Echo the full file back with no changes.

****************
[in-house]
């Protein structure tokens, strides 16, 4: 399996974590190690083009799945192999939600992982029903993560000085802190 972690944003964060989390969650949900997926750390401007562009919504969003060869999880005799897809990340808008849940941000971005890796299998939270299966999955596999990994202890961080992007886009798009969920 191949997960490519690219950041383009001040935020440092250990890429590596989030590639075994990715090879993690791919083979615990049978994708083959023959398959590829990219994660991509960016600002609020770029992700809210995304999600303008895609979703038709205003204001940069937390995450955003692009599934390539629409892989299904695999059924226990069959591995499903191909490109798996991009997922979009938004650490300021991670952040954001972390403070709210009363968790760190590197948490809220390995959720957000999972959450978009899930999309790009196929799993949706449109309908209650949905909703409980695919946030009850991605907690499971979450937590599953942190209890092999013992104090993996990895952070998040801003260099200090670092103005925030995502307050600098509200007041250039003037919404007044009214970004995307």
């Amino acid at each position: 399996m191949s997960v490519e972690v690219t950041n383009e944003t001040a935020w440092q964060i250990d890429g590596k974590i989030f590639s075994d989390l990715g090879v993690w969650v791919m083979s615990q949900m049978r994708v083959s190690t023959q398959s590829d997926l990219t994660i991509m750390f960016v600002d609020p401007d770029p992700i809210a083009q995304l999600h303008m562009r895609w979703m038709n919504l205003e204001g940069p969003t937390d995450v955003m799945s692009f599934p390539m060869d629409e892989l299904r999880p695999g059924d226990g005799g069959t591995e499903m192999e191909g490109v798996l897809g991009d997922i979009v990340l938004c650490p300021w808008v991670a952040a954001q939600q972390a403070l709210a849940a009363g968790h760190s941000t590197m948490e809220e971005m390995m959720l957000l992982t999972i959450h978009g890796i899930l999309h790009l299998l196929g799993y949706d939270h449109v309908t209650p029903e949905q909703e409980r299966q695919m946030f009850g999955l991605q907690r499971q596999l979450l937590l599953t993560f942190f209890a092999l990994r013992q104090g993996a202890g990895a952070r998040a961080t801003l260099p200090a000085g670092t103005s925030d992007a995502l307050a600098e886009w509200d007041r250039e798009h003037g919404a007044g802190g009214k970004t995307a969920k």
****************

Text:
[in-house]
């Protein structure tokens, strides 16, 4: 399996974590190690083009799945192999939600992982029903993560000085802190 972690944003964060989390969650949900997926750390401007562009919504969003060869999880005799897809990340808008849940941000971005890796299998939270299966999955596999990994202890961080992007886009798009969920 191949997960490519690219950041383009001040935020440092250990890429590596989030590639075994990715090879993690791919083979615990049978994708083959023959398959590829990219994660991509960016600002609020770029992700809210995304999600303008895609979703038709205003204001940069937390995450955003692009599934390539629409892989299904695999059924226990069959591995499903191909490109798996991009997922979009938004650490300021991670952040954001972390403070709210009363968790760190590197948490809220390995959720957000999972959450978009899930999309790009196929799993949706449109309908209650949905909703409980695919946030009850991605907690499971979450937590599953942190209890092999013992104090993996990895952070998040801003260099200090670092103005925030995502307050600098509200007041250039003037919404007044009214970004995307």
């Amino acid at each position: 399996m191949s997960v490519e972690v690219t950041n383009e944003t001040a935020w440092q964060i250990d890429g590596k974590i989030f590639s075994d989390l990715g090879v993690w969650v791919m083979s615990q949900m049978r994708v083959s190690t023959q398959s590829d997926l990219t994660i991509m750390f960016v600002d609020p401007d770029p992700i809210a083009q995304l999600h303008m562009r895609w979703m038709n919504l205003e204001g940069p969003t937390d995450v955003m799945s692009f599934p390539m060869d629409e892989l299904r999880p695999g059924d226990g005799g069959t591995e499903m192999e191909g490109v798996l897809g991009d997922i979009v990340l938004c650490p300021w808008v991670a952040a954001q939600q972390a403070l709210a849940a009363g968790h760190s941000t590197m948490e809220e971005m390995m959720l957000l992982t999972i959450h978009g890796i899930l999309h790009l299998l196929g799993y949706d939270h449109v309908t209650p029903e949905q909703e409980r299966q695919m946030f009850g999955l991605q907690r499971q596999l979450l937590l599953t993560f942190f209890a092999l990994r013992q104090g993996a202890g990895a952070r998040a961080t801003l260099p200090a000085g670092t103005s925030d992007a995502l307050a600098e886009w509200d007041r250039e798009h003037g919404a007044g802190g009214k970004t995307a969920k």